Do 6-second ads work?
When it comes to ad lengths, size doesn’t matter. In fact, six-second ads carry as much punch as 15-second ads, if not more, according to a new study that could benefit Snapchat.
The study, from IPG Media Lab and Magna, was released this week and tests the short-video format, which has proliferated online. Snapchat, YouTube, Facebook and Twitter all have some version of a 6-second spot, but the format has typically been considered an after-thought for creatives working on major campaigns.
Kara Manatt, SVP of intelligence and solutions at Magna, says that the six-second spot has finally come into its own though. The research showed that shorter ads persuaded more consumers to consider purchasing the products in the commercials than 15-second ads, particularly on Snapchat. The social media app cooperated with IPG Media Lab and Magna on the study.
“What we found was that shorter ads actually are much more effective than they used to be,” Manatt says. “We actually see a lot of persuasion happening.”
The study will be sure to meet some skepticism among advertising purists, with creatives at agencies still very much committed to longer ads with more cinematic qualities. TV networks have tried to adopt the six-second ad, too, but it’s still mostly found in social media and internet video sites.
Six-second ads have mostly been used as secondary components in campaigns, and are typically just shorter cuts of longer ads. But they perform better when they are conceived with the brevity baked into the concept, Manatt says.
Snapchat developed the six-second ad in 2018 as a way to offer an unskippable ad that was still short enough to pacify impatient viewers. For years, digital platforms have tried to prove that six seconds could offer a new kind of creative canvas for brands while also managing to satisfy the audience, which has been known to skip ads quickly when the option is there. “Consumers really like short ads right,” Manatt says.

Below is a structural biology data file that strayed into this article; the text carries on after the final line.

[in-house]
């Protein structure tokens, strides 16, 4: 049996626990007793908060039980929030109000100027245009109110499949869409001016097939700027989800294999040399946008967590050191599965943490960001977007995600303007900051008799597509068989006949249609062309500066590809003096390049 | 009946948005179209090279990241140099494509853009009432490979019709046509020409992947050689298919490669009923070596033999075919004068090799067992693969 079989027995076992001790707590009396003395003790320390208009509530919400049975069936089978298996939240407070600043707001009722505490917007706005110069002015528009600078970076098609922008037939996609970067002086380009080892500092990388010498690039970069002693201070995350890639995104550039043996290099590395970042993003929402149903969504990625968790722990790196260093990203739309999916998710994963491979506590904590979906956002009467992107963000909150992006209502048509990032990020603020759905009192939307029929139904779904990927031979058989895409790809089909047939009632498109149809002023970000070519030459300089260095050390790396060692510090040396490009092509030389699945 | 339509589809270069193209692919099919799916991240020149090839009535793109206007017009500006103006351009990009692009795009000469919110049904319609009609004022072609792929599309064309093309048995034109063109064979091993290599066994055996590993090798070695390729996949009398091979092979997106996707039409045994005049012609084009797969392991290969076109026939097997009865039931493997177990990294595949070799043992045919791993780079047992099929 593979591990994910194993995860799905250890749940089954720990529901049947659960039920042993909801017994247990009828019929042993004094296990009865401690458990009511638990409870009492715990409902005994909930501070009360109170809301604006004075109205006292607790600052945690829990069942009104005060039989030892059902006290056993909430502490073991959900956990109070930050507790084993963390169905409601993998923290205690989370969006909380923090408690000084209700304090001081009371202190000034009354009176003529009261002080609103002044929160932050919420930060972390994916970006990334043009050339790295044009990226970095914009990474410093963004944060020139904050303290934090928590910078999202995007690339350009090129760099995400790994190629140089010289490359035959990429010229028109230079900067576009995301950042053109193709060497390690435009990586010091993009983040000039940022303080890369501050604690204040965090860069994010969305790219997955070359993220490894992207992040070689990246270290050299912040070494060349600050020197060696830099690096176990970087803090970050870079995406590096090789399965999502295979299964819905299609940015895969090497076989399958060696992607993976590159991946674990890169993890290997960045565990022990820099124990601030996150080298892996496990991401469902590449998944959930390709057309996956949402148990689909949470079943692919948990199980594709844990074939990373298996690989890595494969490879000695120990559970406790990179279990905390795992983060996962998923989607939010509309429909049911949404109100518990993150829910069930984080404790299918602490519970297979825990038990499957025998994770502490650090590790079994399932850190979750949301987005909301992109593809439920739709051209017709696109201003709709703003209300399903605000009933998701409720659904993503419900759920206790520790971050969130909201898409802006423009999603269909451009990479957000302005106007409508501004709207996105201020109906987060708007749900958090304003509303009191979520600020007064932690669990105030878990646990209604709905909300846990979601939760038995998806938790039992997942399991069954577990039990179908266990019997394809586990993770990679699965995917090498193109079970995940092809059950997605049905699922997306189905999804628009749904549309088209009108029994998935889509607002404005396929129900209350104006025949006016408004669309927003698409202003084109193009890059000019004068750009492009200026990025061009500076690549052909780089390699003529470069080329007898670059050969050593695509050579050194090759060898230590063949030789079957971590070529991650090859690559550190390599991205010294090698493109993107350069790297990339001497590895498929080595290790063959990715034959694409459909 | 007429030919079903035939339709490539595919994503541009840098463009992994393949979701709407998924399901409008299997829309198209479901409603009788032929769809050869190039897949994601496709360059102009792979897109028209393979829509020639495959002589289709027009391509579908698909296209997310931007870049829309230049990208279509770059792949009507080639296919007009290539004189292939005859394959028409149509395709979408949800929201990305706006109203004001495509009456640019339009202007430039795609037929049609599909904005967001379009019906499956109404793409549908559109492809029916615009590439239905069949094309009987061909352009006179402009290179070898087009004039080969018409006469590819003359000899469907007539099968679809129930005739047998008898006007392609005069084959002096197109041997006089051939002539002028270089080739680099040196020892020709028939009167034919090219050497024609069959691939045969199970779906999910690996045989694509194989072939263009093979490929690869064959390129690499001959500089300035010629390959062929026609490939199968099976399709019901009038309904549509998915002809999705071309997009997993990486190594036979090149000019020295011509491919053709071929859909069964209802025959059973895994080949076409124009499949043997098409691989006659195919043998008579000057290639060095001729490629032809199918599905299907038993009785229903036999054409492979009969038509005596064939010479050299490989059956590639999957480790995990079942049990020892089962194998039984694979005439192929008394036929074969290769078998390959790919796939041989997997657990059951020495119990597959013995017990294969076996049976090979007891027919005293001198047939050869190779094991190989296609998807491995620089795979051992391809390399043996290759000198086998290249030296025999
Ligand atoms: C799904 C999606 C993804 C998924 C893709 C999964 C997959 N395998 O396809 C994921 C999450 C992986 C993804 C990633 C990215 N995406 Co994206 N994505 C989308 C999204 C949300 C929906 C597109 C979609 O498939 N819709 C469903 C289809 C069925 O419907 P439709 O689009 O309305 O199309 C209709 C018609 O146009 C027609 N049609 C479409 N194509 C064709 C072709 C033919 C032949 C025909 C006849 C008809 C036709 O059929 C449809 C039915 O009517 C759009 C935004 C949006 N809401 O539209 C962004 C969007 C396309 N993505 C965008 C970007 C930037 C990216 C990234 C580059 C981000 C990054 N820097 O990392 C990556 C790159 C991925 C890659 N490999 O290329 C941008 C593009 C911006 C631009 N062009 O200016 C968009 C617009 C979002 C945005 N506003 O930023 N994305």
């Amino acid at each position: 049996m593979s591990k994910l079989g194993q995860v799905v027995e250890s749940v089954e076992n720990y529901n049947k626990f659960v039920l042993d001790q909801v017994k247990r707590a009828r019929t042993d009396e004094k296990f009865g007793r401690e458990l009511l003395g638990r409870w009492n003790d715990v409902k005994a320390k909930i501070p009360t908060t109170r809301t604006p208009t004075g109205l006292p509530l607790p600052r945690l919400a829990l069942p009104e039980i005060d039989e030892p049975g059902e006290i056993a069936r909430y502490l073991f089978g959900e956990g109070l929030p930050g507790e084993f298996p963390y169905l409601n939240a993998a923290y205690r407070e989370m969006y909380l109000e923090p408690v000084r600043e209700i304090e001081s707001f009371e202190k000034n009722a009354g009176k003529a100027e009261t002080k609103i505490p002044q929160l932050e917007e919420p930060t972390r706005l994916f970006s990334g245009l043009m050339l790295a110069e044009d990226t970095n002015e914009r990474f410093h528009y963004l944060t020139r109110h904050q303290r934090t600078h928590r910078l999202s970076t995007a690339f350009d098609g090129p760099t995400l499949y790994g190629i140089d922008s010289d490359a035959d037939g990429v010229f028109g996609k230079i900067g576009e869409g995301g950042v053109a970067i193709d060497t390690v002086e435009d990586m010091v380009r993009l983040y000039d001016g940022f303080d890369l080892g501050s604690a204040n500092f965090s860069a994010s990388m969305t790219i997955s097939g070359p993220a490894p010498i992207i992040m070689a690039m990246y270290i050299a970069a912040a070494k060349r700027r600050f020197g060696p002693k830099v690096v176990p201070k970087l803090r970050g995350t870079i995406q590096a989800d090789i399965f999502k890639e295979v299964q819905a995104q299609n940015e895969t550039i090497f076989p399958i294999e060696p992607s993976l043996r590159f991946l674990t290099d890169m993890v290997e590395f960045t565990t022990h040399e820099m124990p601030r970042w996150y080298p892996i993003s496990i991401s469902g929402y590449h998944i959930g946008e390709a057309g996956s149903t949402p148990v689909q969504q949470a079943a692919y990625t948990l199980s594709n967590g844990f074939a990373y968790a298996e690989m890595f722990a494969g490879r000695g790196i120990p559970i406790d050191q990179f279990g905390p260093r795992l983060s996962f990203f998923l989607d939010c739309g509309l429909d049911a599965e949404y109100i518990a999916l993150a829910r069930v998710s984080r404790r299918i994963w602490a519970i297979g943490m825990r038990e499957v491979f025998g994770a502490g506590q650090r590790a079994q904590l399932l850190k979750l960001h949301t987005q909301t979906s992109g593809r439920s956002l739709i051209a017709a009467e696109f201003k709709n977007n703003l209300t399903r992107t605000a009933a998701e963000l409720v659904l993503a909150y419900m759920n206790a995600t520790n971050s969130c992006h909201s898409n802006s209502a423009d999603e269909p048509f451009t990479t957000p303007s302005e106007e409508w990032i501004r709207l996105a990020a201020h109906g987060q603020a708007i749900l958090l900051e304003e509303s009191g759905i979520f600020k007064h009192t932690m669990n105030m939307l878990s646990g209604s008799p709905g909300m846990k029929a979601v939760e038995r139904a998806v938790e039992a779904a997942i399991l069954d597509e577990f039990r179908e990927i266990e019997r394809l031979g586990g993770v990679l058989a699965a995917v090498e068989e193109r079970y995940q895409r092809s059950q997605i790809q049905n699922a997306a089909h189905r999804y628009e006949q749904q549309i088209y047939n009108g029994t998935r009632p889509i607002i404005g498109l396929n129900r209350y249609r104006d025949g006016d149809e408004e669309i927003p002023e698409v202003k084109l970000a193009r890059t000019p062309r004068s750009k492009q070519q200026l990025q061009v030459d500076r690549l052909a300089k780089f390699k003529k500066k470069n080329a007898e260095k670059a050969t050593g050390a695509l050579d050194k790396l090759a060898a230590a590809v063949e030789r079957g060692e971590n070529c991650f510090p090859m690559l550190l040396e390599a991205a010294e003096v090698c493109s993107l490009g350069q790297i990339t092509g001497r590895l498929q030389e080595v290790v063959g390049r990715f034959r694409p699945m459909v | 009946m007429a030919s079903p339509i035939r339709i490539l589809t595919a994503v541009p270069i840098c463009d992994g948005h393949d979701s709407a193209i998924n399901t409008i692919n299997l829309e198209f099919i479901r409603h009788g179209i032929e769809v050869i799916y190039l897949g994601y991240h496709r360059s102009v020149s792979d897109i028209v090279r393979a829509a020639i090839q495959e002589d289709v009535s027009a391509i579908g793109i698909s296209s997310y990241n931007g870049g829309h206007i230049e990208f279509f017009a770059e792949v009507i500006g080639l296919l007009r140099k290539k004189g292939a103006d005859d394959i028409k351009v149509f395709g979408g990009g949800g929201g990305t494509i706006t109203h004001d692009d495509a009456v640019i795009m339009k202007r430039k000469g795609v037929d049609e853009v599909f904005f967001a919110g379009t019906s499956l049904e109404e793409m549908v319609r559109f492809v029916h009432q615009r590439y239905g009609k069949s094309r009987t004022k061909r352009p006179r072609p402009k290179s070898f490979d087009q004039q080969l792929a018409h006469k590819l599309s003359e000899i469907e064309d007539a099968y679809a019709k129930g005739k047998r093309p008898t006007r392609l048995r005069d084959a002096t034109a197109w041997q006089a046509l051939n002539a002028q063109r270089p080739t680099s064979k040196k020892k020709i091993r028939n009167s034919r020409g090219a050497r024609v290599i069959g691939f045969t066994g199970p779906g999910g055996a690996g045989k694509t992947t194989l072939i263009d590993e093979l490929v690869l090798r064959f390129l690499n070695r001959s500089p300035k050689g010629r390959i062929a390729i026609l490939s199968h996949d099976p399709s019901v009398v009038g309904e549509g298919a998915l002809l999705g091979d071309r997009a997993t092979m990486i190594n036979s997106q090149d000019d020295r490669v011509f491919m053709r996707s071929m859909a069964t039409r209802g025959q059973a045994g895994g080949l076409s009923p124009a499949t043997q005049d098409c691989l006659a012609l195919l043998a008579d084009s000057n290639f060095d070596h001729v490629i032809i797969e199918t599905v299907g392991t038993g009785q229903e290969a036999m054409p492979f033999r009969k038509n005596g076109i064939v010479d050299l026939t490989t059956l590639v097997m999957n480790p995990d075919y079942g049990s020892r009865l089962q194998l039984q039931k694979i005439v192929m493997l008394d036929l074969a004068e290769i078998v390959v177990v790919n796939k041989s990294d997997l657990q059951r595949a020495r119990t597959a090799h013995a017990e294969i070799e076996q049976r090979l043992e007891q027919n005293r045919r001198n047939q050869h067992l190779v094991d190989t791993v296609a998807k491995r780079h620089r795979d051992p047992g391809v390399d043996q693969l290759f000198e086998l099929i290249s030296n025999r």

Snapchat runs six-second commercials in its media section, which showcases high-production video programming from partners like BuzzFeed, Vice, Vox, CNN and others. Last quarter, Snapchat had its best performance yet selling ads with $679 million in revenue, an increase of 52 percent year over year.
“We’ve seen that shorter ad lengths, like our non-skip six-second Commercials, drive major outcomes,” said David Roter, Snap’s VP of global agency partnerships, in an e-mail statement about the study. “Snap internal data showed our immersive six-second ad format is effective at achieving both upper- and lower-funnel [objectives] for advertisers, and we wanted to test this hypothesis.”
The study compared six-second and 15-second ads on Snapchat. The 15-second ads are skippable on Snapchat. The study also looked at two other types of platforms, one was an unnamed “video aggregator” and the other was an unnamed “full-episode player.” A full-episode player is more like a TV network’s website, where viewers watch longer shows, and a video aggregator is closer to Snapchat’s style of video.
IPG Media Lab and Magna ran the study with four brands—Lego, Mini, Clinique and an unnamed consumer products brand. The result seemed to show that six-seconds performed better than 15-second ads on Snapchat in categories like “purchase intent” and “brand favorability.”
The results showed that nothing beats a 15-second ad that is unskippable on a full-episode player. In that setting, the longer ads were more effective. Still, the study emphasized that was only within the context of full-episode player video inventory. “With more traditional video, 15-second ads work best,” the study said.
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CORRECTION: An earlier version of this story mischaracterized the study’s conclusion on 15-second ads within full-episode player settings. The longer formats were only found to be more effective than shorter formats in the same setting, not compared to Snapchat.